• Easy/Familiar Procedure - as above under "Seldinger technique"
  • May reduces some complications - The literature suggests that complications are typically at least equivalent between larger chest tubes and pigtails. More serious complications are difficult to quantify given the infrequency.
    • One study did show that infections were reduced in the pigtail group, possibly due to technique or a larger nidus for infection [2].
  • Outpatient treatment possible - In select patient groups with spontaneous pneumothorax and excellent follow up, a pigtail catheter may be connected to a heimlich valve and the patient may be discharged [7].
The Bad:
  • More predisposed to kinking - Due to the small, flexible tubing, these tubes may kink and obstruct the lumen.  The trauma literature suggests these complications may occur in 2-8% of cases [8-10].
  • Clogging - Drainage of some complex fluids (loculated effusion/hemothorax) may be more problematic through pigtail catheters as the small lumen may be easier obstructed with clot.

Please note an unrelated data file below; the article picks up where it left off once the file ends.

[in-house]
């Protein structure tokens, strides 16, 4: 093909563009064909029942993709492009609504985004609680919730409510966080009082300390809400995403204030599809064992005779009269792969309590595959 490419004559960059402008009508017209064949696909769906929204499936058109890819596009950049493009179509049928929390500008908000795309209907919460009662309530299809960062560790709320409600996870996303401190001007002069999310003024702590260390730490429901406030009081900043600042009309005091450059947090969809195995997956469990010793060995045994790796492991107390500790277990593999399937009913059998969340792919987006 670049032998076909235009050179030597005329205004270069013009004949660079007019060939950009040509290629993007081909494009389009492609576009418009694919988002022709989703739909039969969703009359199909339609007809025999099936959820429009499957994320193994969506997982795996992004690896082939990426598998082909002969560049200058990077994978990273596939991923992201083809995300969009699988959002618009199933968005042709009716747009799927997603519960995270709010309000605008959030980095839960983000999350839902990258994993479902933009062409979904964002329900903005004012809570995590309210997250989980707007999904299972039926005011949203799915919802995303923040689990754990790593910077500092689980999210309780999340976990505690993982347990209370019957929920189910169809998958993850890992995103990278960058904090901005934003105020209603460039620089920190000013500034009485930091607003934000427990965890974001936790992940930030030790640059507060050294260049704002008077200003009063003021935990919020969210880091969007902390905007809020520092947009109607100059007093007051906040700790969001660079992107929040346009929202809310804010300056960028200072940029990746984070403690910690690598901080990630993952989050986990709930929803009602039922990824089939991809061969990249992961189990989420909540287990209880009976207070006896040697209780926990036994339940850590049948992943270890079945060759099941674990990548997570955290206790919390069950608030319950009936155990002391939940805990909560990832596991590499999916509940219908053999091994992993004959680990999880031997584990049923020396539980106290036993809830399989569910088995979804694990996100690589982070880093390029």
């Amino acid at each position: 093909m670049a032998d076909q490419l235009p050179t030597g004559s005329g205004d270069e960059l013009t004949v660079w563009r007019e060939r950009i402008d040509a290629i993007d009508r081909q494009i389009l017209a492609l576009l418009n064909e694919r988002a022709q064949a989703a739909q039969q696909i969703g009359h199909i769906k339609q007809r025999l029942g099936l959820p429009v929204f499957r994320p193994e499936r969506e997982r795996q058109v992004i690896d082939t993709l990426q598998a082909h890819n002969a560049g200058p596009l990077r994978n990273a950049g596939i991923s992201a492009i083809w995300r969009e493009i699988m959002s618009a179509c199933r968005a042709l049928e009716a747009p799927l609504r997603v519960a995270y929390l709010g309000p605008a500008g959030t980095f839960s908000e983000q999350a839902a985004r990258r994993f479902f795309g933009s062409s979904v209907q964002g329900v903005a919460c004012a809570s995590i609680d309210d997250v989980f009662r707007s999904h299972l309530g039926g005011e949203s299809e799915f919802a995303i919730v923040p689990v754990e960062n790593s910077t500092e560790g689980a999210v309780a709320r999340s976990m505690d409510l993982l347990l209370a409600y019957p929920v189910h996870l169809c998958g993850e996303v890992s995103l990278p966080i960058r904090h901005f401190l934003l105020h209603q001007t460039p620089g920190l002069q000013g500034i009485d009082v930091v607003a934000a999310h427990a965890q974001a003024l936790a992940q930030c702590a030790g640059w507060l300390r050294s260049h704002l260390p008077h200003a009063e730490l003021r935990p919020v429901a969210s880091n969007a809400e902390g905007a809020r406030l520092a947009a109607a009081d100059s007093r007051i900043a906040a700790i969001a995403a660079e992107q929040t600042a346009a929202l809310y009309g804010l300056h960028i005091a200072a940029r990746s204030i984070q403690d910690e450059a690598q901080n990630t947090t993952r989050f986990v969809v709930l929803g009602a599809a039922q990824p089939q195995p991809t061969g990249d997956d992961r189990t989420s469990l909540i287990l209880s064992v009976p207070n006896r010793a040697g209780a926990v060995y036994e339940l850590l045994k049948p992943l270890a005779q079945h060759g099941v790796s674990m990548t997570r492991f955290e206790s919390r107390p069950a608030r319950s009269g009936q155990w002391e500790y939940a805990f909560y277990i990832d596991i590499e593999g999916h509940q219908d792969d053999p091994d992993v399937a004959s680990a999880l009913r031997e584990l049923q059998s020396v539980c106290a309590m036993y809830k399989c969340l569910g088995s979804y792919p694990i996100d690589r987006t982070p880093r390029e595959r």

• Time? The belief exists that open thoracostomy more expediently relieves pneumothorax compared with the percutaneous technique and is thus preferred in emergent, life-threatening situations. To date, there's no literature to support or refute this and the time a tube takes is likely provider dependent.
  • It's less cool - A certain pride and thrill exists with performing invasive procedures.  In discussions with individuals regarding barriers to uptake of the percutaneous technique the theme arose that performing this technique would demonstrate some sort of weakness by the provider. Note: this notion is not supported or addressed by the literature and is merely a thought about subconscious provider bias
References:
1. Laws D et al. BTS guidelines for the insertion of a chest drain. Thorax. 2003 May;58 Suppl 2:ii53-9.
2.  Benton IJ, Benfield GF. Comparison of a large and small-calibre tube drain for managing spontaneous pneumothoraces. Respir Med. 2009 Oct;103(10):1436-40.
3. Dull KE, Fleisher GR. Pigtail catheters versus large-bore chest tubes for pneumothoraces in children treated in the emergency department. Pediatr Emerg Care. 2002 Aug;18(4):265-7.